It’s not that Trump will cause Ryan to lose his House primary in August, although Trump surrogate Sarah Palin said Sunday that she “will do whatever I can” for his opponent, Paul Nehlen. “Paul Ryan and his ilk … feel so threatened at this point that their power, their prestige, their purse will be adversely affected by the change that is coming with Trump, and with someone like Paul Nehlen, that they're not thinking straight right now,” she told CNN’s Jake Tapper. Ryan, she warned, “is soon to be 'Cantored,' as in Eric Cantor,” referring to the House majority leader from Virginia who lost his seat in a primary upset two years ago. But even with Trump and Palin against him, Ryan is more secure than Cantor was—the latter fell afoul of redistricting that left him with a still very Republican district, but one without any emotional attachment to its representative. In a year when Donald Trump can become the Republican nominee, it might seem like absolutely anything can happen—but Ryan is still about as safe as any incumbent can be.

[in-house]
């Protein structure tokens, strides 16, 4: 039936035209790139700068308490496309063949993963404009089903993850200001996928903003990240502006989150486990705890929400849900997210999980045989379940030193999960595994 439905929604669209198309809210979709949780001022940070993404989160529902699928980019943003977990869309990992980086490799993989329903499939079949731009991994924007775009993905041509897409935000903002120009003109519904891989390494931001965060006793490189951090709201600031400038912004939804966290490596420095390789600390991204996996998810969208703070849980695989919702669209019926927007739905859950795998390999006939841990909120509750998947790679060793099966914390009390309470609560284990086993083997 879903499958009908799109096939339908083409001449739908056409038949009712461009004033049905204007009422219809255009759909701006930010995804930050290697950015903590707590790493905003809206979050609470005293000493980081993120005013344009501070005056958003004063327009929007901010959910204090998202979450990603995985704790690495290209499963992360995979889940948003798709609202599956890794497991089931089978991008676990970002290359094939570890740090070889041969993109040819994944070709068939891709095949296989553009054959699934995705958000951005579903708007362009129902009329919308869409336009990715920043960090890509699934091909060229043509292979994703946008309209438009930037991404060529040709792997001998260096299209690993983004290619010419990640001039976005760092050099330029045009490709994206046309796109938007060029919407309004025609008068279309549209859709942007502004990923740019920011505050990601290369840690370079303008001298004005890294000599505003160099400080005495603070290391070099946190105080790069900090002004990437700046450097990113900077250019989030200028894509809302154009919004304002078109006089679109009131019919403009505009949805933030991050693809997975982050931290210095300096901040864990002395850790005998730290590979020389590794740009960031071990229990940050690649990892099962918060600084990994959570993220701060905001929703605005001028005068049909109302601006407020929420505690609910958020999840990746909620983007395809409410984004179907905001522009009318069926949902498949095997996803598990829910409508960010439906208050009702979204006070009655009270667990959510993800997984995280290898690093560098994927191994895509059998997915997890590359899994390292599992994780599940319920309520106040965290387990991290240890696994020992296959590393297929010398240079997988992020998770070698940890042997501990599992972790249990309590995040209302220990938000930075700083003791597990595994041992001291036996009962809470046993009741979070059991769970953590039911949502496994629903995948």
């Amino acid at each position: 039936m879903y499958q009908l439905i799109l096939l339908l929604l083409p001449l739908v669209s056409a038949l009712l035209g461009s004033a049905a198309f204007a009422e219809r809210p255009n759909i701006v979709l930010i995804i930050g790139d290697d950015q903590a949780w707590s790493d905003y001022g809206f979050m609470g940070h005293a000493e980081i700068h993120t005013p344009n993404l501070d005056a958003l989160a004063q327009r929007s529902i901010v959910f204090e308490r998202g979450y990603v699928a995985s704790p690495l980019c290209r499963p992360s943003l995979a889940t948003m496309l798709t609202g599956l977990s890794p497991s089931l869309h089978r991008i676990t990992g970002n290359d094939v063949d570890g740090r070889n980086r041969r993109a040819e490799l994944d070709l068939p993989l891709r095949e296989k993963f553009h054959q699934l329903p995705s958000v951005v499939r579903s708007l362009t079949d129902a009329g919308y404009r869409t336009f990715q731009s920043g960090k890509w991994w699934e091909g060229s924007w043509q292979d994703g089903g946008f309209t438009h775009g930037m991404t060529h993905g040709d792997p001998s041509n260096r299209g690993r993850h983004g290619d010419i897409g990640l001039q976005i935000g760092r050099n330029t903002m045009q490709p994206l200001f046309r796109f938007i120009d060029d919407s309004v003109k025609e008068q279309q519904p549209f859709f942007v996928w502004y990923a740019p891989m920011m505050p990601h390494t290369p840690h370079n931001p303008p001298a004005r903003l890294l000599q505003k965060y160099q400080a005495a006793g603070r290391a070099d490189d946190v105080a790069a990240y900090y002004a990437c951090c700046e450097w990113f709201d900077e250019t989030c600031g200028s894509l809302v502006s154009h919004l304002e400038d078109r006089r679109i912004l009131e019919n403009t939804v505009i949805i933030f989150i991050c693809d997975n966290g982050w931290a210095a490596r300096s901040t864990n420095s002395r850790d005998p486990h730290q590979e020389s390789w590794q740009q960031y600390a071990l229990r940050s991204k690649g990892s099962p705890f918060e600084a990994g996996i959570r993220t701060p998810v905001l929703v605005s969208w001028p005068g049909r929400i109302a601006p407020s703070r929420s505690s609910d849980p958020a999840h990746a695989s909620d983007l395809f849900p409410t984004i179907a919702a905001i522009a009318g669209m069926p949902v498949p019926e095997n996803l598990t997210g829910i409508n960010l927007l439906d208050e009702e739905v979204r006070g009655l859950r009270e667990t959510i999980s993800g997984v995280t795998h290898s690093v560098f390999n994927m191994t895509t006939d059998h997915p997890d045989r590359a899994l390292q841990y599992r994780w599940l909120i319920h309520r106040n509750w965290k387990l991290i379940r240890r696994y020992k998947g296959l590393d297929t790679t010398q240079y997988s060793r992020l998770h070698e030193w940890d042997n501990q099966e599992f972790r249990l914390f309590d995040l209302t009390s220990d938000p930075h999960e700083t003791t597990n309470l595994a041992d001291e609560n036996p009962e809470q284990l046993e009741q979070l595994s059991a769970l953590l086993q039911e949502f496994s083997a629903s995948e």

Trump himself on Sunday raised the prospect denying Ryan his expected role as chairman of the Republican National Convention in Cleveland. Ryan, however, might well relish the opportunity to distance himself—and his potentially jeopardized House majority—from the controversial nominee. In any event, the convention is largely symbolic. It’s what lies behind the symbolism that poses the threat to Ryan: the reality that Trump is prepared to defy any authority in his push to remake the GOP in his own image.

“I’m going to do what I have to do—I have millions of people that voted for me, so I have to stay true to my principles also,” Trump said on ABC’s This Week. “And I’m a conservative, but don’t forget, this is called the Republican Party. It’s not called the Conservative Party.”